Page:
Strive to win friends and influence people, and do not discuss sex, politics or religion until you know the views of to whom you speak, and that they will be in alignment with what you say.

BANDS: Music Terms

Ear Gear: It is majorly important to protect your hearing with ear plugs (hearos are very popular), whether you are on stage, backstage, or even a fan. Don’t worry about people teasing you, better to have your hearing, then care about what losers think who may go deaf when you are smart enough not to.

Merch: This is merchandise that any band must have sell on their website, MySpace, face book, on the road at gigs, and also to the record shops along the road.

Signing: this can refer to signing with an agent, manager, booker, promoter, or sometimes to doing cd or merch signings for fans on the road on your hometown.

Road manager: the road manager is the person responsible for handling most or all aspects of the tour on the road, which may include collecting the money, passing out per diems, booking and paying for hotel, travel routes, and more. Road managers may be independent or work for a label.

Tour manager: The tour manager may function also as the road manager, or may be strictly in house, direct the tour manager, and handle some of the same aspects in addition to publicity, media, signings, air and ground transportation, passports, visas, and the like. The tour manager is usually on the payroll for a label and may have many tours in a season or year that they handle.

Band Manager: The band manager is the artist manager, who may also handle some or all of the functions of a tour or road manager, but usually not with bands at the upper level. The upper level band manager does not book gigs, but instead works with the booking agent who does the bookings. The band manager handles working with the road and tour manager, tour support acts, publicity, label, other labels of other bands, contracts, riders, logistics, legal matters in consort with their attorneys, agents, and more. Band managers usually work with the band they are managing for as long as possible, sometimes years, and may have just one, or several or more other recording artists that they manage. Band managers may also work with record producers, and may help package a record or show along with other talent or talent buyers, as my office does.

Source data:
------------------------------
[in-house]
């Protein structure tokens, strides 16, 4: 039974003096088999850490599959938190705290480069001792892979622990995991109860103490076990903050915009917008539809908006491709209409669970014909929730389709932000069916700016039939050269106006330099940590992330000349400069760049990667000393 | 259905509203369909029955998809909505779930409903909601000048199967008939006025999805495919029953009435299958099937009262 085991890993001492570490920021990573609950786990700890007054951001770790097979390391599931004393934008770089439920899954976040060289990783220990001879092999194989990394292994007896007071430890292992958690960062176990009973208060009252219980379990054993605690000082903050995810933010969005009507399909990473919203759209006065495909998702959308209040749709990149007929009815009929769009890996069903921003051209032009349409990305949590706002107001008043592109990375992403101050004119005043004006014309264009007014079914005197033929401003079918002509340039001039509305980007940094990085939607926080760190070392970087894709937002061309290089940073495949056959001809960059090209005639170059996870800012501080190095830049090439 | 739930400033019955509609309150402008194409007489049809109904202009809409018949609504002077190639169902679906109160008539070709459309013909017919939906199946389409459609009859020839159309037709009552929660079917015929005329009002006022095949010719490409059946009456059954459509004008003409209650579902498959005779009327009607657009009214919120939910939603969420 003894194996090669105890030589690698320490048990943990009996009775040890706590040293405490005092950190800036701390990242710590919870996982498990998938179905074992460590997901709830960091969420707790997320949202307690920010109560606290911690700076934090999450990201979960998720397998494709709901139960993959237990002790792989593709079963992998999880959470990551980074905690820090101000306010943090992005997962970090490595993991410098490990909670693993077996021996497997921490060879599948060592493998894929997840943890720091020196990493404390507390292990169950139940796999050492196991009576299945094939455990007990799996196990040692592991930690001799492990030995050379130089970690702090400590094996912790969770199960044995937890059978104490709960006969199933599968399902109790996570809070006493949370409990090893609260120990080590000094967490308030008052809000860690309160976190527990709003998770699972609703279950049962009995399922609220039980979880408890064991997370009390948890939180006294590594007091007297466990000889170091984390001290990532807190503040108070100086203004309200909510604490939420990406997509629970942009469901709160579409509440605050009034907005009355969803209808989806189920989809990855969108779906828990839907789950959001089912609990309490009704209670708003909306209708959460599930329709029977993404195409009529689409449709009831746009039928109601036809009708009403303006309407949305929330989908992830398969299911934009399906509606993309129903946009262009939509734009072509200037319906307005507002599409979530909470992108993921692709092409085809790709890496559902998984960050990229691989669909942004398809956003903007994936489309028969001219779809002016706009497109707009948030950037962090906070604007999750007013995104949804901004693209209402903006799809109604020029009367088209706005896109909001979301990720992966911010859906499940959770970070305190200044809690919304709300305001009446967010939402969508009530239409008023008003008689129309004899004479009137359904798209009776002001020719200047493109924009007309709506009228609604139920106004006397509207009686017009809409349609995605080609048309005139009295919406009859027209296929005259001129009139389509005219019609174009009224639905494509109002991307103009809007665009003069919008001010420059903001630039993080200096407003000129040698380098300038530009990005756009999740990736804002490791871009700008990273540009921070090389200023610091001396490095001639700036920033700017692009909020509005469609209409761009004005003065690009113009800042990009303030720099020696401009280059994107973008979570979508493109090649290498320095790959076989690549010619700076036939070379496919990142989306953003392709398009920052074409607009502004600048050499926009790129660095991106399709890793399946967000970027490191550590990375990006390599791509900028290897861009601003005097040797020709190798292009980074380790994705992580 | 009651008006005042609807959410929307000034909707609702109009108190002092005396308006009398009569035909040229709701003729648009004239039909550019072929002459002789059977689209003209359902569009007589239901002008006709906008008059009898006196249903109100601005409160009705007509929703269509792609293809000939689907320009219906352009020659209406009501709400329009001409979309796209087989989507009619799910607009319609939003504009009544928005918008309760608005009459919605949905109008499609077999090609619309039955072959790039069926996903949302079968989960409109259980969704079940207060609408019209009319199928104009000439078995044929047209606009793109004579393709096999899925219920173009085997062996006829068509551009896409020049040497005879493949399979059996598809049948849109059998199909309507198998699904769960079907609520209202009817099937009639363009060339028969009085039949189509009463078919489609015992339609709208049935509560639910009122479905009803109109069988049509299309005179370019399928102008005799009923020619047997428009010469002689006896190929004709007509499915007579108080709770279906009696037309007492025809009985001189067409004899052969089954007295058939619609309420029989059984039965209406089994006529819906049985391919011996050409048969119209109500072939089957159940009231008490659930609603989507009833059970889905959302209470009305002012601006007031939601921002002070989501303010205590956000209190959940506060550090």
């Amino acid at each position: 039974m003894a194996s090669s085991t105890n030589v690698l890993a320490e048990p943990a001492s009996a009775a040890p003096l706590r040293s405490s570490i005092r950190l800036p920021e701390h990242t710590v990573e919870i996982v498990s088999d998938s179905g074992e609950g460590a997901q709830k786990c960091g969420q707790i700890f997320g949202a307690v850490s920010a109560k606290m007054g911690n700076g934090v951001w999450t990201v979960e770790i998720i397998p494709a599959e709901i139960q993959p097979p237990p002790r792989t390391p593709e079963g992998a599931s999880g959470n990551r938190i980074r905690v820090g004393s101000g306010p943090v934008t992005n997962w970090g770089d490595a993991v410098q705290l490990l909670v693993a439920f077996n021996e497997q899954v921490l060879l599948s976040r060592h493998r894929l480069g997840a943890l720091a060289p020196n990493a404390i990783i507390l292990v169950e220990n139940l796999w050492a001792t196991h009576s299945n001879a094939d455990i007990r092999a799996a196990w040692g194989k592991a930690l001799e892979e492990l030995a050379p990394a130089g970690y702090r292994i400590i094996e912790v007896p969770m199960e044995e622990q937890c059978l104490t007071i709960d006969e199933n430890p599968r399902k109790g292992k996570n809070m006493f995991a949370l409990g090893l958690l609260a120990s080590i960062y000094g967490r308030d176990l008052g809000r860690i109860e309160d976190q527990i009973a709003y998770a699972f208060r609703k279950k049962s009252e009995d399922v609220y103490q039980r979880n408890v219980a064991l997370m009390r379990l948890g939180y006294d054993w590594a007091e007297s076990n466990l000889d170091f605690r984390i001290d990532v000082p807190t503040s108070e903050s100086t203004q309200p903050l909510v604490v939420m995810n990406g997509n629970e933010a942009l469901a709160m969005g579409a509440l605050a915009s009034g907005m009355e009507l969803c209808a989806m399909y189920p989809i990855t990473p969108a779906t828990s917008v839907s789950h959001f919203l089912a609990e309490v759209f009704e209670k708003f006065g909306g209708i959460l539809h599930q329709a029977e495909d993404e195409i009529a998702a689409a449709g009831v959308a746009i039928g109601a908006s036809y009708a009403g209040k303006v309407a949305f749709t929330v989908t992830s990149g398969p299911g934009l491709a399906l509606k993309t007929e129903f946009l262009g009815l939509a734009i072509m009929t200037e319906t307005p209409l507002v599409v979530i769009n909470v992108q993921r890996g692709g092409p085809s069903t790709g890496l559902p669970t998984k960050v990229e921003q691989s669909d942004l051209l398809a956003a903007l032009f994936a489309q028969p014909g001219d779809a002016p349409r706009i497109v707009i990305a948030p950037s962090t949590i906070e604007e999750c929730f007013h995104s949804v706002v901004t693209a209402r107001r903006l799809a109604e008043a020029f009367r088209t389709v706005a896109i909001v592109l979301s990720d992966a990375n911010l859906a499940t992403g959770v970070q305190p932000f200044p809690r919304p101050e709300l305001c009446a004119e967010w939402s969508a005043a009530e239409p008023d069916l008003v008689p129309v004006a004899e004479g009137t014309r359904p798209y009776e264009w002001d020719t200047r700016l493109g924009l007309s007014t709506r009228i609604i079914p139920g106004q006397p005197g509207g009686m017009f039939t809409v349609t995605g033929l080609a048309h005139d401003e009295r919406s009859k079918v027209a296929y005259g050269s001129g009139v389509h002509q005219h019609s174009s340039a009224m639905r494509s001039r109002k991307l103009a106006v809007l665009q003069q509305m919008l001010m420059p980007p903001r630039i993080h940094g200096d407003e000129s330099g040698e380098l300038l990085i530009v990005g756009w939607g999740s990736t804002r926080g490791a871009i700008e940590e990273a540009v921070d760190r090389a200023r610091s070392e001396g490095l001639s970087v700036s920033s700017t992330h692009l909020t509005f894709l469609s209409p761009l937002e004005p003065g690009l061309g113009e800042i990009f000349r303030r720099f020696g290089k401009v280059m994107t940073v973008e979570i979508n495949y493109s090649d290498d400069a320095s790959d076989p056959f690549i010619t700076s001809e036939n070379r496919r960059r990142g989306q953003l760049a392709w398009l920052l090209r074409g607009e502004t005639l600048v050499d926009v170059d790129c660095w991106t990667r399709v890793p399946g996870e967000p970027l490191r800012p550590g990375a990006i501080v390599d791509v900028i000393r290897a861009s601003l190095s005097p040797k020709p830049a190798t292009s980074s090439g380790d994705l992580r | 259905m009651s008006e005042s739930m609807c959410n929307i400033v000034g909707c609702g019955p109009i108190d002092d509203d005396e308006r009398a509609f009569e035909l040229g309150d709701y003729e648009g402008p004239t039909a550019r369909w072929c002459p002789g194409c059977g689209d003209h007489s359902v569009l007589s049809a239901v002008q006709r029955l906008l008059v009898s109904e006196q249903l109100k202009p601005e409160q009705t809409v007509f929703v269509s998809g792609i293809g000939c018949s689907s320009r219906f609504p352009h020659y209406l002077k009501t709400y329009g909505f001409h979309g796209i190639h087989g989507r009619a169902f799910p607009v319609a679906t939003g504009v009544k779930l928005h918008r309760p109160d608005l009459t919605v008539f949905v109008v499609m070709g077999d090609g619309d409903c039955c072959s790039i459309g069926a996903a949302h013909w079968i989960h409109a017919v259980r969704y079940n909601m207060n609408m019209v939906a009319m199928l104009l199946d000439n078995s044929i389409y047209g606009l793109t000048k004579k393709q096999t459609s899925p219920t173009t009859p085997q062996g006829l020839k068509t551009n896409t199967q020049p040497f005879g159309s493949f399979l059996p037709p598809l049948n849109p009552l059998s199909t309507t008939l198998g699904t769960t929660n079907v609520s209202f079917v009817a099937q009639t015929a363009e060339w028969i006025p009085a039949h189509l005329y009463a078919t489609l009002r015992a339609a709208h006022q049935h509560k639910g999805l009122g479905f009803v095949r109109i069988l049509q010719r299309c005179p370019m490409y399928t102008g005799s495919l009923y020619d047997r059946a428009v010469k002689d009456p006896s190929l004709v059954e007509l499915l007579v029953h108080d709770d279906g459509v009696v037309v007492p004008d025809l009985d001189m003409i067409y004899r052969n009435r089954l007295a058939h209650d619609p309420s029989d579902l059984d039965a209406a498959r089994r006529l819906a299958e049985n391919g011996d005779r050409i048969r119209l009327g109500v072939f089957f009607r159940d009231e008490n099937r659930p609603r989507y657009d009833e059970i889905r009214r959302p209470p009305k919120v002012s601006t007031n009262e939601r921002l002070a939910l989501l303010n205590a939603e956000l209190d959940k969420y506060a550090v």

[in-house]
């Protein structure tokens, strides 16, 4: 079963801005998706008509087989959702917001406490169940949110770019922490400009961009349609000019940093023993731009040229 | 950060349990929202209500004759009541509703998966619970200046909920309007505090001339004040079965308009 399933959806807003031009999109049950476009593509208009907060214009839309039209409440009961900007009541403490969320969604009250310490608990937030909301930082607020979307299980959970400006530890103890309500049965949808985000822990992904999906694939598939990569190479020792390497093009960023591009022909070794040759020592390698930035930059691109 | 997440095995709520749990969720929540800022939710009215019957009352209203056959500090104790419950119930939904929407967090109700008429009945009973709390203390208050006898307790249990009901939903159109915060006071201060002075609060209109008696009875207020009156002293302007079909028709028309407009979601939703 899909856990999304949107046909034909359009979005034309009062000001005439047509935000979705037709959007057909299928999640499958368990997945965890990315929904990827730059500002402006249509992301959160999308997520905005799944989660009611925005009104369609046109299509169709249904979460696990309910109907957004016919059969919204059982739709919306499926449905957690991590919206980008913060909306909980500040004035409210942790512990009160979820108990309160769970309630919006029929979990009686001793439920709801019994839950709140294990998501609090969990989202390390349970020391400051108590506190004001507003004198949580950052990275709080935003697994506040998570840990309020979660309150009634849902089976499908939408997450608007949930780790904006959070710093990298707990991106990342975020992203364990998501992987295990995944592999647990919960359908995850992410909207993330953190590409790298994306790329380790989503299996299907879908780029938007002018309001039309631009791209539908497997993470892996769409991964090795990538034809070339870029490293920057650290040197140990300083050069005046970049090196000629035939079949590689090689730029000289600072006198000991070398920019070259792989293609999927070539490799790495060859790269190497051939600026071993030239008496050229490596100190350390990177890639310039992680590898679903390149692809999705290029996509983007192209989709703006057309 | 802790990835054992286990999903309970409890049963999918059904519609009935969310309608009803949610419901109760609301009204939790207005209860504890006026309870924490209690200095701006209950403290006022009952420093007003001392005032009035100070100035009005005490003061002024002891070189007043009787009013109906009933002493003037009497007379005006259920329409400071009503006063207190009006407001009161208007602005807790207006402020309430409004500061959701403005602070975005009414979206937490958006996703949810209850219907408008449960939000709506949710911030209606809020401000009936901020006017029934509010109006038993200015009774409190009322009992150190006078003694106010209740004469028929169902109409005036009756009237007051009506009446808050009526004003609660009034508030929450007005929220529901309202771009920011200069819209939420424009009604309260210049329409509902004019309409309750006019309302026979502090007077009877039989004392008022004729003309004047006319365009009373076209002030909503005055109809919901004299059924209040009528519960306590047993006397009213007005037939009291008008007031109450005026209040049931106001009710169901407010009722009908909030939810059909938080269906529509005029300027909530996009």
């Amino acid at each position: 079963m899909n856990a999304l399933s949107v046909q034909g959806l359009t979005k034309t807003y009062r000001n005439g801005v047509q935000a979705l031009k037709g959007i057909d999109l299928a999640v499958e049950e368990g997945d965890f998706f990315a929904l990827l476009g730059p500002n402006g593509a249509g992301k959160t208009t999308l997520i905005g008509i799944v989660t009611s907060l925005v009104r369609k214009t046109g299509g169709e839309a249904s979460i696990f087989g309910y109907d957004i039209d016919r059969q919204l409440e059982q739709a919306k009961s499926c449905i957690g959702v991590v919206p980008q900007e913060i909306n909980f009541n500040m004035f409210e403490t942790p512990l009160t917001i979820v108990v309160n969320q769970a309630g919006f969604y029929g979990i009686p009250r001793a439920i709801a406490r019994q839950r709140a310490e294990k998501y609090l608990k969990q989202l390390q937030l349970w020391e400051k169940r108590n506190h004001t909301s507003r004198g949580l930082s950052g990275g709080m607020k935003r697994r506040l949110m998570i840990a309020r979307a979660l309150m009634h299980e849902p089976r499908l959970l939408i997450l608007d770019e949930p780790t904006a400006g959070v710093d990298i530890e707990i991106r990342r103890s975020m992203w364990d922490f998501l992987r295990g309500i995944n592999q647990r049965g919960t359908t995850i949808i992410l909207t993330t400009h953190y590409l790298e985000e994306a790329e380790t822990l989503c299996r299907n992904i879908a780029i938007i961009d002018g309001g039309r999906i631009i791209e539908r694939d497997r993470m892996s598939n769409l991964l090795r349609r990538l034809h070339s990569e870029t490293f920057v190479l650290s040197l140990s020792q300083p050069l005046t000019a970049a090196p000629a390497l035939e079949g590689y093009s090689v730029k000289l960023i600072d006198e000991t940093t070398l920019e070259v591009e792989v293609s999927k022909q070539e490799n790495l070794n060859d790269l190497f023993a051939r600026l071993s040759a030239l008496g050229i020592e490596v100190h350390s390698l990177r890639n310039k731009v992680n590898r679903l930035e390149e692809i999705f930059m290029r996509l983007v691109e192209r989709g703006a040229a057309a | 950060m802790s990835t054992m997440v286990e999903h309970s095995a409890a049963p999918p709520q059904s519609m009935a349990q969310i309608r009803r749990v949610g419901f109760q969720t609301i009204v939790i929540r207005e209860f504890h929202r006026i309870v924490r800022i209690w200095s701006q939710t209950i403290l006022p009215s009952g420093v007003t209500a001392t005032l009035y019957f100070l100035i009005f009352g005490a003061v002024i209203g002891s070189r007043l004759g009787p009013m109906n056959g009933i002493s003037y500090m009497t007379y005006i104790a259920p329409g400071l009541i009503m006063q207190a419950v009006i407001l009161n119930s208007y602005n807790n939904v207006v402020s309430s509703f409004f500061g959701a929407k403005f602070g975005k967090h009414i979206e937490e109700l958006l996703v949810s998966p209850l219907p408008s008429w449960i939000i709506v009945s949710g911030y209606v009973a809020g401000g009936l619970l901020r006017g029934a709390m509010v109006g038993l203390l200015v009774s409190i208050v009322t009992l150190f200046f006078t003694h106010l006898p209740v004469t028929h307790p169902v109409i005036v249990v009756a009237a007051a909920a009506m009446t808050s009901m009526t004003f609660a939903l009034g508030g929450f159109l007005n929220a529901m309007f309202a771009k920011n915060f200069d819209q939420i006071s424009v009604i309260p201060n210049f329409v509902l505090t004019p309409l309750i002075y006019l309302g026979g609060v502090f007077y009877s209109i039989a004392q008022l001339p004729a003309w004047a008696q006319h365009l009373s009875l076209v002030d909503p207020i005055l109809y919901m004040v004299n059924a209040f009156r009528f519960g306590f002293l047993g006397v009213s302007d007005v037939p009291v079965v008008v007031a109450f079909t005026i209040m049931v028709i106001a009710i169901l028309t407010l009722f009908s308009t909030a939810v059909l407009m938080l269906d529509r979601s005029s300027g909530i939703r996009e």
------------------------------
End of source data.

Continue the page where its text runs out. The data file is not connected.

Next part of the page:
I hope this has helped many of you. I will continue in the next issue about protocol when meeting people in the industry, whether one should do nudity, and more. Be sure to check out back issues of this series of articles found in the ‘archives’ section by searching "How to Succeed." As always, if you have questions or want further free advice, you can call my office. Tel: 310-226-7176

© 2011, The Hollywood Sentinel.